Ziki: Exactly. However, I will also say that a lot of the comics featured in the anthology do draw some inspiration from both Japanese manga and Western comics so it’s a combination of what’s familiar combined with a touch of African culture to create something new.

Panel Patter: Do you have any examples of which parts of it come from which culture?

Ziki: For example, Kayin & Abeni drew a lot of inspiration from Hellboy in terms of the art style, by Mike Mignola, so if you’re a Mignola fan then you’ll see a clear influence there. 

Mumu Juju draws a lot of inspiration from Japanese manga in terms of the storytelling structure - it doesn't take itself too seriously. There are a lot of really cleanly illustrated panels, but then others are really simply drawn and it mimics that Japanese Chibi illustration technique.

Panel Patter: So you’ve said that you draw inspiration from cultures outside of Africa. Do all of the characters in this anthology draw from existing African mythologies or are some original creations?

Ziki: It’s a mixture. Off the top of my head, more or less all of the stories are at least inspired by various African cultures. 

For example, Under a Jovian Sun is set in Morocco and it’s essentially just thinking about what modern day Morocco looks like and then extrapolating that as to what it will look like 1000 years in the future. Morocco is a bit of a melting pot for different cultures because it’s where people go to when they’re trying to get to Europe - so you have a lot of people from Sub-Saharan Africa there - and you also have a lot of Europeans coming into Africa there so this is the kind of diversity that transposes onto the comics.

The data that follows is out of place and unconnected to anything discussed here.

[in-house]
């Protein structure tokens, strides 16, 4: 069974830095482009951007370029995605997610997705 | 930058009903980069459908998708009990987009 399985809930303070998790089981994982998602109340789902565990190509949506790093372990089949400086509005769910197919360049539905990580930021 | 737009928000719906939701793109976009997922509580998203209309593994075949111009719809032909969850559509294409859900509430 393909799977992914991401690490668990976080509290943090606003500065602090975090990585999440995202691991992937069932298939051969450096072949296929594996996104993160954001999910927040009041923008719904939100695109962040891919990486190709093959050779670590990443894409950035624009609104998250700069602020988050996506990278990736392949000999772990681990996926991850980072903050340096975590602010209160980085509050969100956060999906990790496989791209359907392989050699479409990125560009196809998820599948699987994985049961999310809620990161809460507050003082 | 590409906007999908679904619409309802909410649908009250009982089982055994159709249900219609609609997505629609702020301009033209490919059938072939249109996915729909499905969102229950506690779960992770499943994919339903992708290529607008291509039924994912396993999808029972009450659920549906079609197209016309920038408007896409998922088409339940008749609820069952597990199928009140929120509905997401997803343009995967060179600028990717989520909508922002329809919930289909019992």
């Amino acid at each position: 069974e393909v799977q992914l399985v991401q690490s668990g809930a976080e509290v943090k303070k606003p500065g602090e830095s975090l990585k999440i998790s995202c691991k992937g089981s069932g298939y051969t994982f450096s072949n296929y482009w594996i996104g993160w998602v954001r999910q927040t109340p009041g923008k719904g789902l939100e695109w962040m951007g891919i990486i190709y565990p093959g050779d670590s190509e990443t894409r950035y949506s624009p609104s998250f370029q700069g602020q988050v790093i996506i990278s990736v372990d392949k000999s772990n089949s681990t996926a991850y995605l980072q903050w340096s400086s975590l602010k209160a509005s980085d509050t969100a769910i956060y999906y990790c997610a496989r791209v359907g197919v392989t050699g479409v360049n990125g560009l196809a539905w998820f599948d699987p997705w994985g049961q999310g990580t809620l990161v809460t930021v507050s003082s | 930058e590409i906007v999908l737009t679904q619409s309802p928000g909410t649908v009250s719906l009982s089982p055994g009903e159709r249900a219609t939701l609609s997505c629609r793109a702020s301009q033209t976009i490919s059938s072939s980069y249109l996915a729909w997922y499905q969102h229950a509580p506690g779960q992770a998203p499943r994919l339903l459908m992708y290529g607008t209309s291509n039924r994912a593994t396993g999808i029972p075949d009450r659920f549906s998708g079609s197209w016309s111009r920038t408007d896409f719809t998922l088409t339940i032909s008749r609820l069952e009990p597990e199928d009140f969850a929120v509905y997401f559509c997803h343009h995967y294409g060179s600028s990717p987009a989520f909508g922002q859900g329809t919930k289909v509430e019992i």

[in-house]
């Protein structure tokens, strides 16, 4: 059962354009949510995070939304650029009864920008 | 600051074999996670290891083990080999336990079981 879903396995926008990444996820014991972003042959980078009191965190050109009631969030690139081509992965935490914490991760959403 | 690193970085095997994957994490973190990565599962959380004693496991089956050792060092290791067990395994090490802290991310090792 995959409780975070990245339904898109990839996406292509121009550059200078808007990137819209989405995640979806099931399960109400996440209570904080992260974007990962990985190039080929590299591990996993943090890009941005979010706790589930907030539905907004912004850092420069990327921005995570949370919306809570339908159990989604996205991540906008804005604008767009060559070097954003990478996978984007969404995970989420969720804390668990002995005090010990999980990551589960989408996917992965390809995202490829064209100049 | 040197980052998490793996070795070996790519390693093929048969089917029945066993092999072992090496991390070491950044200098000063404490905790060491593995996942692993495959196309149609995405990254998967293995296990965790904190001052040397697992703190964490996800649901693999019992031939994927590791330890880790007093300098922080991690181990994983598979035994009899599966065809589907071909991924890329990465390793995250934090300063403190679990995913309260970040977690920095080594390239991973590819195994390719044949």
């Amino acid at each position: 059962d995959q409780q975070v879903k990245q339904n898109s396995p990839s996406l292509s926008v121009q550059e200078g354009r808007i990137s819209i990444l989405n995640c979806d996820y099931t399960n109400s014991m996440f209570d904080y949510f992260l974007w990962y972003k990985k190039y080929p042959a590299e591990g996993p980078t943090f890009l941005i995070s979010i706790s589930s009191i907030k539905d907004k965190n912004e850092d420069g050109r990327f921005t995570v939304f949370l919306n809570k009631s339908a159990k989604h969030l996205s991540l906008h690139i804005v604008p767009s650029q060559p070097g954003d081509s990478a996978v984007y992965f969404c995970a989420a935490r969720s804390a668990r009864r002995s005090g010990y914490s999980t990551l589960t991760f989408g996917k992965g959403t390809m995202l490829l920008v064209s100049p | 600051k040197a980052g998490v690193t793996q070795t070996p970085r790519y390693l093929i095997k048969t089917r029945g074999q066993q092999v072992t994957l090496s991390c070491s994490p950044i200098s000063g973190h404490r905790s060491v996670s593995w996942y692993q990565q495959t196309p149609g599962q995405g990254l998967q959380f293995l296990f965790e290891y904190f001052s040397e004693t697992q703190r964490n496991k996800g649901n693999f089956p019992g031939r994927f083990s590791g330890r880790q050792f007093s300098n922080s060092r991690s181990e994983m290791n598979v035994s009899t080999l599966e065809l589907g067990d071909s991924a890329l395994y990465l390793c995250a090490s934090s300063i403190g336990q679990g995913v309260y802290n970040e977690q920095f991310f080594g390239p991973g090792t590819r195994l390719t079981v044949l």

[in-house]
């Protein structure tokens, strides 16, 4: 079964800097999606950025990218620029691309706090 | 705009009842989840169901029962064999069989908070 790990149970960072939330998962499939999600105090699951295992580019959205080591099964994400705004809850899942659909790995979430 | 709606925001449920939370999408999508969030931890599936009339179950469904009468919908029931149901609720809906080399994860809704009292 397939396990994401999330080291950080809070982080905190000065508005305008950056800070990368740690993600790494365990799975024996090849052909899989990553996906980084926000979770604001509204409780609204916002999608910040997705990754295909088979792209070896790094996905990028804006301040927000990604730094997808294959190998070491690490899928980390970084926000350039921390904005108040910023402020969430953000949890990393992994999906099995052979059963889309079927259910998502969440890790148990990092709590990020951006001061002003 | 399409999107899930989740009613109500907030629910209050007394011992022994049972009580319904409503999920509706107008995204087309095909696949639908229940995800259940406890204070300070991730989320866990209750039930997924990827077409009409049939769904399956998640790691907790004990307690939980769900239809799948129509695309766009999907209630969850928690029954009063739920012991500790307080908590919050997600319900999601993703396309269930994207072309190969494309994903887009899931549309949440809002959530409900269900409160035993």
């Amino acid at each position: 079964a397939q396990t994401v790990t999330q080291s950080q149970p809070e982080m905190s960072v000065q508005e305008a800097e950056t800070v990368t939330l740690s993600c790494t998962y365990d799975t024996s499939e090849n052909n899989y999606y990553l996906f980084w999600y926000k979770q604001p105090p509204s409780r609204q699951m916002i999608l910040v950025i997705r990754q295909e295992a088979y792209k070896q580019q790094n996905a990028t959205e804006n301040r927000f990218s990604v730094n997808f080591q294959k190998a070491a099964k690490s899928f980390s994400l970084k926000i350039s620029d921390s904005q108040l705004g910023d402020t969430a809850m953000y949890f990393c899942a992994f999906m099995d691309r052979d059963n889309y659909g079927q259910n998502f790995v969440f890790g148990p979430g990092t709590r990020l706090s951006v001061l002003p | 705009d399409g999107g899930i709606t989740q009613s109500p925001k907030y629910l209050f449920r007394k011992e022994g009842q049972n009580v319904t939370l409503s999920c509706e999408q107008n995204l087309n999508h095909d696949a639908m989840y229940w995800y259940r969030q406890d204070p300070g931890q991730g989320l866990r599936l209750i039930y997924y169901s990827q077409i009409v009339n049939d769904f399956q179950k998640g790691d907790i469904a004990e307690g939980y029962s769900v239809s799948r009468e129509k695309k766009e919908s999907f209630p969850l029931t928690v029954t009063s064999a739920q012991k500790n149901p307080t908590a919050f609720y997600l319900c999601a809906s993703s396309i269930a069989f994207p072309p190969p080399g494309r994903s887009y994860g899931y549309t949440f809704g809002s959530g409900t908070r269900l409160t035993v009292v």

That’s taking a very contemporary influence, but some of them have taken influences from ancient kingdoms - it kind of varies.

Panel Patter: In that respect, did you have to do any adapting in terms of dialogue, aphorisms or content to account for the fact that the comic would be viewed outside of Africa?

Tolu: Between the two of us, I’m the one who has actually spent more time in Nigeria. With the vernacular, I would say out of the all of the comics Mumu Juju probably has the most.

We know that outside of Nigeria we have to make an allowance because Mumu Juju has a lot of humour in it which is only natural when it’s in the natural vernacular of the creator. He has to write certain things and there’s no way to directly translate them into regular English, so he has to put them in Pidgin English and then later on have a page where he explains all of the phrases. We actually have a reward on our Kickstarter where we give out Pidgin English flashcards that show you small version of the Mumu Juju characters explaining the various phrases.